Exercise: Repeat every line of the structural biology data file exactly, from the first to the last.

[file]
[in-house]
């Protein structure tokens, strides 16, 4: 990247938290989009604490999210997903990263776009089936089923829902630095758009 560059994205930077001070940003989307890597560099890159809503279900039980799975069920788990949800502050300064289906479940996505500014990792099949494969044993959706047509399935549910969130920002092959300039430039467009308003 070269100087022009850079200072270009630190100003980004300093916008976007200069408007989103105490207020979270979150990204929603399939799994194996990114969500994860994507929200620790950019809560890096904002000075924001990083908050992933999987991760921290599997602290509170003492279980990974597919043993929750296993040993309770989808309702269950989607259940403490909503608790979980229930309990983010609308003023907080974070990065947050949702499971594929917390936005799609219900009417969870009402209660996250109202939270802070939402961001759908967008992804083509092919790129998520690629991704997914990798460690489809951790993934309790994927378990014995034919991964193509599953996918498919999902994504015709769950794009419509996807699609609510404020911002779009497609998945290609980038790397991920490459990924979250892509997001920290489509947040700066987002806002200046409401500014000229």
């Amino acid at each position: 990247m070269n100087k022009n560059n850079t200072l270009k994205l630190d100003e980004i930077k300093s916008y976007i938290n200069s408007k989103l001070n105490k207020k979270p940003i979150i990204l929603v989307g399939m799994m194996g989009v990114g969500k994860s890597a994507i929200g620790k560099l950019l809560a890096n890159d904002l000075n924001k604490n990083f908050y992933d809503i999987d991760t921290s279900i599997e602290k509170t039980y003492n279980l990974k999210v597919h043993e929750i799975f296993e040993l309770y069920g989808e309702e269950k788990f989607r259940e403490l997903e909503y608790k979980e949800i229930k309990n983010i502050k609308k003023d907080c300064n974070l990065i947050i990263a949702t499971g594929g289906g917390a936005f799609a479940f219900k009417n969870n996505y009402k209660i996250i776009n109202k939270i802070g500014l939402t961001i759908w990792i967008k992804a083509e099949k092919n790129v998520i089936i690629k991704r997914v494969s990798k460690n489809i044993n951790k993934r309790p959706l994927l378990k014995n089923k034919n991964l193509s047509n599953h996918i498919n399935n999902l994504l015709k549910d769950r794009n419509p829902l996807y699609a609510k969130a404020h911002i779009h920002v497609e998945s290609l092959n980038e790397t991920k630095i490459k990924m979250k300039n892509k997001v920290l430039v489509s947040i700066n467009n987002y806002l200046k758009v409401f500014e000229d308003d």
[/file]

[in-house]
């Protein structure tokens, strides 16, 4: 990247938290989009604490999210997903990263776009089936089923829902630095758009 560059994205930077001070940003989307890597560099890159809503279900039980799975069920788990949800502050300064289906479940996505500014990792099949494969044993959706047509399935549910969130920002092959300039430039467009308003 070269100087022009850079200072270009630190100003980004300093916008976007200069408007989103105490207020979270979150990204929603399939799994194996990114969500994860994507929200620790950019809560890096904002000075924001990083908050992933999987991760921290599997602290509170003492279980990974597919043993929750296993040993309770989808309702269950989607259940403490909503608790979980229930309990983010609308003023907080974070990065947050949702499971594929917390936005799609219900009417969870009402209660996250109202939270802070939402961001759908967008992804083509092919790129998520690629991704997914990798460690489809951790993934309790994927378990014995034919991964193509599953996918498919999902994504015709769950794009419509996807699609609510404020911002779009497609998945290609980038790397991920490459990924979250892509997001920290489509947040700066987002806002200046409401500014000229």
């Amino acid at each position: 990247m070269n100087k022009n560059n850079t200072l270009k994205l630190d100003e980004i930077k300093s916008y976007i938290n200069s408007k989103l001070n105490k207020k979270p940003i979150i990204l929603v989307g399939m799994m194996g989009v990114g969500k994860s890597a994507i929200g620790k560099l950019l809560a890096n890159d904002l000075n924001k604490n990083f908050y992933d809503i999987d991760t921290s279900i599997e602290k509170t039980y003492n279980l990974k999210v597919h043993e929750i799975f296993e040993l309770y069920g989808e309702e269950k788990f989607r259940e403490l997903e909503y608790k979980e949800i229930k309990n983010i502050k609308k003023d907080c300064n974070l990065i947050i990263a949702t499971g594929g289906g917390a936005f799609a479940f219900k009417n969870n996505y009402k209660i996250i776009n109202k939270i802070g500014l939402t961001i759908w990792i967008k992804a083509e099949k092919n790129v998520i089936i690629k991704r997914v494969s990798k460690n489809i044993n951790k993934r309790p959706l994927l378990k014995n089923k034919n991964l193509s047509n599953h996918i498919n399935n999902l994504l015709k549910d769950r794009n419509p829902l996807y699609a609510k969130a404020h911002i779009h920002v497609e998945s290609l092959n980038e790397t991920k630095i490459k990924m979250k300039n892509k997001v920290l430039v489509s947040i700066n467009n987002y806002l200046k758009v409401f500014e000229d308003d």